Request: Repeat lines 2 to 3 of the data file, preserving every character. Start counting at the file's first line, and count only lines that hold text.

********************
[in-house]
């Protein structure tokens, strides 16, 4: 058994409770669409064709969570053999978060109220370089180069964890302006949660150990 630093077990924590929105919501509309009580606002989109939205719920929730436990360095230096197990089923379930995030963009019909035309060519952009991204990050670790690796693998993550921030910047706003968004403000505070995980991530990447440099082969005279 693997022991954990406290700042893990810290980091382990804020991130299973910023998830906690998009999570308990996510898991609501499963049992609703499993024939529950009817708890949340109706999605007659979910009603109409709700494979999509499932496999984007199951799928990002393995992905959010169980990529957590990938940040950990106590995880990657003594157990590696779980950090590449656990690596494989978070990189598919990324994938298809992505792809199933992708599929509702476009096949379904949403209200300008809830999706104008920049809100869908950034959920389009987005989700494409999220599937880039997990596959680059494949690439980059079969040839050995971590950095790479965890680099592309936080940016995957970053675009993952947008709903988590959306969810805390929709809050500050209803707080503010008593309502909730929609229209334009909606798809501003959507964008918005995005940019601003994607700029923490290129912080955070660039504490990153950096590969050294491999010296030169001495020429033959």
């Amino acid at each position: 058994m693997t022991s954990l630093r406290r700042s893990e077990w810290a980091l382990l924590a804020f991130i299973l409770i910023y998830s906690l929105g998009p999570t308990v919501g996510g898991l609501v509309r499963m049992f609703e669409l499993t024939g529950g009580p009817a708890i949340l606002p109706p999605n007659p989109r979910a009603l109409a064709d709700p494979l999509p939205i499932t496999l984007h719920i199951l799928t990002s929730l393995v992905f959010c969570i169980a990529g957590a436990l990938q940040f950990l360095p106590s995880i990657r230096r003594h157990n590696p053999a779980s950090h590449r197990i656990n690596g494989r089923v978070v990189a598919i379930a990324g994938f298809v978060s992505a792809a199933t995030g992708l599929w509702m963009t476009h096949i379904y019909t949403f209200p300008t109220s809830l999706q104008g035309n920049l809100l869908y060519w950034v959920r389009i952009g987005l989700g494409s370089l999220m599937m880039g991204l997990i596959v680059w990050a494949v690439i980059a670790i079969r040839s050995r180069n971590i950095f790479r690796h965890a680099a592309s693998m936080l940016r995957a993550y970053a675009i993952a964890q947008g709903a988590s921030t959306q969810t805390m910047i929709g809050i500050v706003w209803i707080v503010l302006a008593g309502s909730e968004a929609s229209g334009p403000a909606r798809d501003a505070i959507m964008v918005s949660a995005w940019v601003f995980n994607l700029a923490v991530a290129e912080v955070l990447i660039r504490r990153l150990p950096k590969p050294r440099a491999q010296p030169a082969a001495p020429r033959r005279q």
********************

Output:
């Protein structure tokens, strides 16, 4: 058994409770669409064709969570053999978060109220370089180069964890302006949660150990 630093077990924590929105919501509309009580606002989109939205719920929730436990360095230096197990089923379930995030963009019909035309060519952009991204990050670790690796693998993550921030910047706003968004403000505070995980991530990447440099082969005279 693997022991954990406290700042893990810290980091382990804020991130299973910023998830906690998009999570308990996510898991609501499963049992609703499993024939529950009817708890949340109706999605007659979910009603109409709700494979999509499932496999984007199951799928990002393995992905959010169980990529957590990938940040950990106590995880990657003594157990590696779980950090590449656990690596494989978070990189598919990324994938298809992505792809199933992708599929509702476009096949379904949403209200300008809830999706104008920049809100869908950034959920389009987005989700494409999220599937880039997990596959680059494949690439980059079969040839050995971590950095790479965890680099592309936080940016995957970053675009993952947008709903988590959306969810805390929709809050500050209803707080503010008593309502909730929609229209334009909606798809501003959507964008918005995005940019601003994607700029923490290129912080955070660039504490990153950096590969050294491999010296030169001495020429033959």
């Amino acid at each position: 058994m693997t022991s954990l630093r406290r700042s893990e077990w810290a980091l382990l924590a804020f991130i299973l409770i910023y998830s906690l929105g998009p999570t308990v919501g996510g898991l609501v509309r499963m049992f609703e669409l499993t024939g529950g009580p009817a708890i949340l606002p109706p999605n007659p989109r979910a009603l109409a064709d709700p494979l999509p939205i499932t496999l984007h719920i199951l799928t990002s929730l393995v992905f959010c969570i169980a990529g957590a436990l990938q940040f950990l360095p106590s995880i990657r230096r003594h157990n590696p053999a779980s950090h590449r197990i656990n690596g494989r089923v978070v990189a598919i379930a990324g994938f298809v978060s992505a792809a199933t995030g992708l599929w509702m963009t476009h096949i379904y019909t949403f209200p300008t109220s809830l999706q104008g035309n920049l809100l869908y060519w950034v959920r389009i952009g987005l989700g494409s370089l999220m599937m880039g991204l997990i596959v680059w990050a494949v690439i980059a670790i079969r040839s050995r180069n971590i950095f790479r690796h965890a680099a592309s693998m936080l940016r995957a993550y970053a675009i993952a964890q947008g709903a988590s921030t959306q969810t805390m910047i929709g809050i500050v706003w209803i707080v503010l302006a008593g309502s909730e968004a929609s229209g334009p403000a909606r798809d501003a505070i959507m964008v918005s949660a995005w940019v601003f995980n994607l700029a923490v991530a290129e912080v955070l990447i660039r504490r990153l150990p950096k590969p050294r440099a491999q010296p030169a082969a001495p020429r033959r005279q």